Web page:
>> Trevor and Valmai Auricht.

“It’s not what we’ve got, it’s not what we haven’t got. That doesn’t count for a hill of beans. Our relationship with people is the most important.”

- Valmai Auricht

Another major ingredient in Valmai’s nourishing mixture of life is her faith, having joined a Pentecostal church after her girls were born, following a miraculous healing experience.

“We grew up in the Lutheran Church,” explains Valmai.

“But we came to the decision, if there was a God, we want to know God, and that put us on a journey for a while: what’s the reality of God?

“In that journey we’ve actually been very blessed. We found the reality of God, entered into ministry, did bible college and everything else.”

As ministers, Valmai and Trevor moved out of the Barossa, travelling as far as the United States and India to study and to preach. They settled in Warracknabeal, Victoria, but decided to cut short their ministry there, selling everything they owned and moving back to Tanunda in 2004.

“Trevor knew in his heart his mother, Linda, could no longer live on her own,” explains Valmai.

“The homestead was in a state of disrepair, so we fixed it up and the yard and everything, and we gave her the best years of her life.

“And you know what? You live with no regrets, absolutely no regrets, because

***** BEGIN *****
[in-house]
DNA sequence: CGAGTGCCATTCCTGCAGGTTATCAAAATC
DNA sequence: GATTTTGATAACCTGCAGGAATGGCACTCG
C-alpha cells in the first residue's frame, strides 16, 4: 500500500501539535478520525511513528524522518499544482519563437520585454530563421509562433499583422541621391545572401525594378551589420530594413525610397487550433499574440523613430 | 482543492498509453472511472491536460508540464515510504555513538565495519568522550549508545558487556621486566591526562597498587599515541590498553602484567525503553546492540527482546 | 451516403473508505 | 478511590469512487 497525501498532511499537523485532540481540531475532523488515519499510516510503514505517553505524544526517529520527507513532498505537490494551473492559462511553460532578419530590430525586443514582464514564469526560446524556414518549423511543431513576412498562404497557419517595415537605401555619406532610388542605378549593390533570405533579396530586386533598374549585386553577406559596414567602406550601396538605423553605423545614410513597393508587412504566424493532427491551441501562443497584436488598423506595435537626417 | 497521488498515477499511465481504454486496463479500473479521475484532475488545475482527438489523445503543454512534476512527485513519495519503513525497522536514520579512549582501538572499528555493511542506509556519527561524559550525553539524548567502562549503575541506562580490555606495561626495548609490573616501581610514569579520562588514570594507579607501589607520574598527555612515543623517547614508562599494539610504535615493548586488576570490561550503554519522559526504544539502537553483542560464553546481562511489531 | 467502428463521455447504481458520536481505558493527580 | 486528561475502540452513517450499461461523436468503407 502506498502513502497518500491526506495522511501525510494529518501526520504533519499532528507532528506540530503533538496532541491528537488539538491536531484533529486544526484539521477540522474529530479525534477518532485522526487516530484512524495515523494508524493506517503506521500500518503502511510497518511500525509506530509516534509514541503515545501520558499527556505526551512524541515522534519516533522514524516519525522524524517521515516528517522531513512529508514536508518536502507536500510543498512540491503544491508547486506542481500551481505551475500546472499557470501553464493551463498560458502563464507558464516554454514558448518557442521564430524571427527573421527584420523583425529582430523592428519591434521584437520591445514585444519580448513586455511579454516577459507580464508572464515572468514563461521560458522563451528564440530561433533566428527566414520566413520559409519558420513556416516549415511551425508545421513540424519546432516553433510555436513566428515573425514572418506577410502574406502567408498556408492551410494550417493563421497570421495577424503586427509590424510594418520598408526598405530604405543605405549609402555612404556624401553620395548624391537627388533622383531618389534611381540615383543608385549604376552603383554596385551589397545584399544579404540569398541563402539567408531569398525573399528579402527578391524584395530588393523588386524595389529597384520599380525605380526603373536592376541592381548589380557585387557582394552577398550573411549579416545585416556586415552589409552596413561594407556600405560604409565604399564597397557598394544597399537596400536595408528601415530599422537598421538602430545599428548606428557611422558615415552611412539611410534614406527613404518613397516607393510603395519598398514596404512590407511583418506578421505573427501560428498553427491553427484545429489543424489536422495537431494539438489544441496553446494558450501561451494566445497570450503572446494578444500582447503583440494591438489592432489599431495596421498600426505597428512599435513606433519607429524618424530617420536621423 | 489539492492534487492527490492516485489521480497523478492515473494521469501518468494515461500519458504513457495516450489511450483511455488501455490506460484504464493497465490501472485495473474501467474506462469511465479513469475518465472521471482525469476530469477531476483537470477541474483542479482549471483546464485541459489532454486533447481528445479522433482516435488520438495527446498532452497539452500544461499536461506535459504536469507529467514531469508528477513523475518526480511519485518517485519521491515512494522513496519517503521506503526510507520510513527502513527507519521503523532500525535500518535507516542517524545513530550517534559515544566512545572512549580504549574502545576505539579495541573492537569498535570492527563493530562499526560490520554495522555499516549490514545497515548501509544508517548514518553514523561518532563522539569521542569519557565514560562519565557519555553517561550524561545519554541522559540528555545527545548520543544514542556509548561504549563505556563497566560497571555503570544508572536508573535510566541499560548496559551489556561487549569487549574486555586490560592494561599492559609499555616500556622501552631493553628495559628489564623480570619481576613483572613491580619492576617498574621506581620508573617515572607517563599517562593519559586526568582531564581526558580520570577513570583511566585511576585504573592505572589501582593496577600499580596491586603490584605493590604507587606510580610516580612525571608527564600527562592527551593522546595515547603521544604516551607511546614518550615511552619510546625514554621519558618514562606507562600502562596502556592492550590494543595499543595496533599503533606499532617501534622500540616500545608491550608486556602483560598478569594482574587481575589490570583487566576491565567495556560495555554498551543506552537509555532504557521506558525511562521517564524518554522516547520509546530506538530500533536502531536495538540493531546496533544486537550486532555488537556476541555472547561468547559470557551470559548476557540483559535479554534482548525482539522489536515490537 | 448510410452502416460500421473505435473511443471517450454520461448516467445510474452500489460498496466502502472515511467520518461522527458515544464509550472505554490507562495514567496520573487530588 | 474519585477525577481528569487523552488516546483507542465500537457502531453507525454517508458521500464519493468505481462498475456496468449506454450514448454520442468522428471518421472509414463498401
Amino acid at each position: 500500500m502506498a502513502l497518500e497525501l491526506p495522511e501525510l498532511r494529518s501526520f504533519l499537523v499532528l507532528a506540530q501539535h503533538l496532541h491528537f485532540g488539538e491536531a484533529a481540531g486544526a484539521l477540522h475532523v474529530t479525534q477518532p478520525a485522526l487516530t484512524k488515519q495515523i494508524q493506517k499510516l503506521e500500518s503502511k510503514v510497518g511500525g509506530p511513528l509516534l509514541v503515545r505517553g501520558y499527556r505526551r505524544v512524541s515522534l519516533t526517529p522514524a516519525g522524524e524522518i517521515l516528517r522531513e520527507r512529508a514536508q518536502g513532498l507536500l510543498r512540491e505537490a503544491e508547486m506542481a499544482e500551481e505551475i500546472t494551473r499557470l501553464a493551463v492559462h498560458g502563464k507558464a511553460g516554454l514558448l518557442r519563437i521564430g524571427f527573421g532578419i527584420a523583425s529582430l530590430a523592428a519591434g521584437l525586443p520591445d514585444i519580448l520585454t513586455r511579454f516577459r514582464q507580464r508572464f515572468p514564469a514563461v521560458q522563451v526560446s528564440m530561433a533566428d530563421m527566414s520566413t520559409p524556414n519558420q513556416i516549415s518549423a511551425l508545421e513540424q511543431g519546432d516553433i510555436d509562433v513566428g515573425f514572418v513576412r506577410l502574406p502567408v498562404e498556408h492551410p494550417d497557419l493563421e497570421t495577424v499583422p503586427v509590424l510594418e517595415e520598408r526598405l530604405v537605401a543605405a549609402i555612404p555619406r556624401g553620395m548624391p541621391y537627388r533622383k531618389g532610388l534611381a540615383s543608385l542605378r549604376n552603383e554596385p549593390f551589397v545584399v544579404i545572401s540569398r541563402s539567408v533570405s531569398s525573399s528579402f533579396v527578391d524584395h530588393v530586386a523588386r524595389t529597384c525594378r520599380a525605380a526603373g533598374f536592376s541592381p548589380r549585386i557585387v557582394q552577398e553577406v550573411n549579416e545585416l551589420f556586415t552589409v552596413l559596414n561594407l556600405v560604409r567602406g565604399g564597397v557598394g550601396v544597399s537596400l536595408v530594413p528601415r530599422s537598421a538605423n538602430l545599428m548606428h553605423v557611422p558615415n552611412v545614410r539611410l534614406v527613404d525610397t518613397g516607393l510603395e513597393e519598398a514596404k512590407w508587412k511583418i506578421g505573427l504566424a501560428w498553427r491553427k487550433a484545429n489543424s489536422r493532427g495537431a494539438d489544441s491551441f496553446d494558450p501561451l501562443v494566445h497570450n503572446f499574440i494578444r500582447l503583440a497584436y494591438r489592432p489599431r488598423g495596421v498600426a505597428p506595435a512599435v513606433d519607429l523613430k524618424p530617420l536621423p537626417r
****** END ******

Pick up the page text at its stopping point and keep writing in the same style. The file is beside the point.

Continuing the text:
“I believe family is important. I believe people are important… It’s not what we’ve got, it’s not what we haven’t got. That doesn’t count for a hill of beans. Our relationship with people is the most important.”

Not long after moving back, Valmai put her skills at the sewing machine to use, launching Valmai’s Window Furnishings to “keep the wolf away from the door”.

The business operated successfully out of the couple’s home until their retirement, which now  allows Valmai more time to focus on the things she loves: gardening, family, church and, of course, baking.

This year’s Tanunda Show will be a quiet one for Valmai, since she’s agreed to make the desserts – single handedly – for 150 guests at a wedding on the Monday following show day.

She’s only putting in a few honey biscuits, as well as a spectacular honey biscuit house, which showcases her latest hobby, icing modelling – a homage to her cake decorator mother.

“I’ll convene it, and I’m just putting the honey biscuit house in, that’s all I’m doing,” she says with a wave of her neatly painted red fingernails.

“The locals don’t need me doing stuff as well. I think there is so much talent in the valley, they can do it!”

Despite having more blue ribbons to her name than she could count, Valmai’s true pleasure in her craft lies in its capacity to be shared.

Knowledge passed down through generations of homemakers, such as is inscribed in a century old handwritten recipe book that shares Valmai’s bookshelf with dozens of other cookery editions, is precious and unifying.

There is no guarded wisdom in Valmai’s immaculate kitchen. Anyone can have guidance to turn out that perfect cake.

“I think if we’re going to be so dogmatic with secret recipes, we’ve lost it,” she says emphatically.

“Because we’re all living under the same sun, it’s good food, and the more you can put it out there, all the better.”